• A Platform Operator invokes the removal of an existing instance via the System Operations Center.
  • During a sweep to enforce Instance Count settings, the Platform finds that an instance count is above what is required by an existing setting.
  • An application version is deleted or promoted/demoted to a different Lifecycle stage.
  • The application is deleted.

Platform Service Routing

The Platform maintains a sophisticated meta-typing system to help route service calls on the grid. This provides the following benefits:

  • Multiple versions of your service can be deployed on the same grid instance.
  • Services can be accessed via well-known names from outside of the grid via the Remote API.
  • Clients accessing the service from within the grid are configured to use Apprenda’s Router as an intermediary, removing location awareness and providing service call completion guarantees.

Upon promotion of your application to the Sandbox and Published stages, the Platform catalogs details about your WCF service. Specifically, the Platform maintains an inheritance tree for versioning your services and to provide other system components with a way to logically reference them. For each WCF service, the Platform creates Service Types representing the abstract WSDL proposed by your service’s WCF Service Contract. As you evolve your application and service through the Platform’s versioning system, the Platform creates a new Service Implementation that is a concrete representation of the Service Type.

The identifiers are guaranteed to be unique, which allows the Platform to perform targeted, version-based routing and gives a uniquely identifiable logical system to target WCF service calls. Because of this, the Platform can guarantee clients that some instance of the service will satisfy a request without knowing the physical location of any instances. When you see Platform references (in documentation, portals, etc.) to metadata, it is typically referring to artifacts of this “typing system.”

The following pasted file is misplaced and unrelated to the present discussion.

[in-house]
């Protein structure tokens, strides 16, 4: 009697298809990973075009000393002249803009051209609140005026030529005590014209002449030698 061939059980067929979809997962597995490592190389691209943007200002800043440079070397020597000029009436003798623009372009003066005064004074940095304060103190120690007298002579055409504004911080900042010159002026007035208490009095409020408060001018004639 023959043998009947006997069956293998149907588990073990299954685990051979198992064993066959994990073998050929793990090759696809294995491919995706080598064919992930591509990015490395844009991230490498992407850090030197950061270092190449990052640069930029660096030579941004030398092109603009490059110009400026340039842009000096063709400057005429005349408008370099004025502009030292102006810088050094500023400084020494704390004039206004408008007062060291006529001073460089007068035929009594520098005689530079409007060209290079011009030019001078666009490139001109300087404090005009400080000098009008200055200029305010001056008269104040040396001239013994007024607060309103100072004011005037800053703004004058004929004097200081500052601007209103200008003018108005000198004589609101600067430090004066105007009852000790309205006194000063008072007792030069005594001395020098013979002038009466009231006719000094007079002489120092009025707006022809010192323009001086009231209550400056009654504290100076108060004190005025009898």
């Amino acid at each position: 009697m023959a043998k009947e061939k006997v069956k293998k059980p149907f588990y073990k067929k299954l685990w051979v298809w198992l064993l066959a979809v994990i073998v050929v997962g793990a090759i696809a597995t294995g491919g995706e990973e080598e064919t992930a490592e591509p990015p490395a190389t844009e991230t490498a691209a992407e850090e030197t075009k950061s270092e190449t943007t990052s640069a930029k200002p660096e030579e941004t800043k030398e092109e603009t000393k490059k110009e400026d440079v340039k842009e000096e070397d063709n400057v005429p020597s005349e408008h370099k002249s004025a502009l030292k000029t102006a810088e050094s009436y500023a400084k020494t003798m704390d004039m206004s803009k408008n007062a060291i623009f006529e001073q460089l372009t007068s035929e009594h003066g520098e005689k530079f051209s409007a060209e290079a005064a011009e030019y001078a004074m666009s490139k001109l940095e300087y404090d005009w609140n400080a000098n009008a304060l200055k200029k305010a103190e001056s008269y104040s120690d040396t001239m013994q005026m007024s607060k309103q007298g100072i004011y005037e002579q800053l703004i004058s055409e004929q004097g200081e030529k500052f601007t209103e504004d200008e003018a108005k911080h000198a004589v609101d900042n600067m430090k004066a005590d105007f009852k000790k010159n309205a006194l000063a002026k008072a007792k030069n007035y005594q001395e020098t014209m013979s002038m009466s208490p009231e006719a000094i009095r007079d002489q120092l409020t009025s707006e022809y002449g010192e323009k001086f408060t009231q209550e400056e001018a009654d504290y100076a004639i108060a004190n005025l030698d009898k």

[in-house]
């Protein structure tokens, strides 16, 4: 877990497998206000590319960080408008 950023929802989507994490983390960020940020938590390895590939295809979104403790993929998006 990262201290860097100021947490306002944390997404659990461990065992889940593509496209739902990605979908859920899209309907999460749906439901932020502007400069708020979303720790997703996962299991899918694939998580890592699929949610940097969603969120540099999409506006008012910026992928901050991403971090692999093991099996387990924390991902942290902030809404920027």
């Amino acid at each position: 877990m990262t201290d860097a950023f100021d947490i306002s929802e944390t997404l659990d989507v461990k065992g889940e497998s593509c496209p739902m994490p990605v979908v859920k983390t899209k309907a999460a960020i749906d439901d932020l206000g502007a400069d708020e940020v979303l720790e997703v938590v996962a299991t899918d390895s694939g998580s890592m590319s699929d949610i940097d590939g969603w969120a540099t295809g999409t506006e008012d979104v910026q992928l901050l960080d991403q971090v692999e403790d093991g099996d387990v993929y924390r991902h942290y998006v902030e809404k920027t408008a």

The following illustration shows the relationship between service types and Service Implementations as multiple versions of the service are created as the application evolves:

Each Service Implementation is linked directly to the WCF binaries that resulted in its creation. In fact, the Platform treats the Service Implementation as a synonym for the WCF service itself. Understanding this hierarchy is critical to understanding .NET service request dispatching in the Platform. The metadata defined at this stage creates a logical representation that the Platform uses to target arbitrary WCF service instances deployed on the grid. How this targeting and routing works is covered below.

Service Addressing

The Platform will configure all clients to point to the local Router, which runs on all Platform Windows servers, upon deployment. The following illustration indicates at a high level how service calls are routed on the grid.

Being a generic .NET service intermediary, the Router, upon receipt of the request, needs to determine what service the request is targeting. This is done via the Platform’s service metadata. The Apprenda Router accepts logical service targets and, from a pool of available physical targets, translates those logical service targets to single specific physical targets.

All service calls in the Platform are logically addressed through the Apprenda Router. The Apprenda Router accepts SOAP messages via well-known URL patterns that inform the Router of the logical service target. The URL pattern is of the following specific format:


Each Apprenda Router starts a number of listeners waiting on requests matching this pattern; all adhering to the protocol will have a specific understanding of the URL parts after the ‘listenPath.’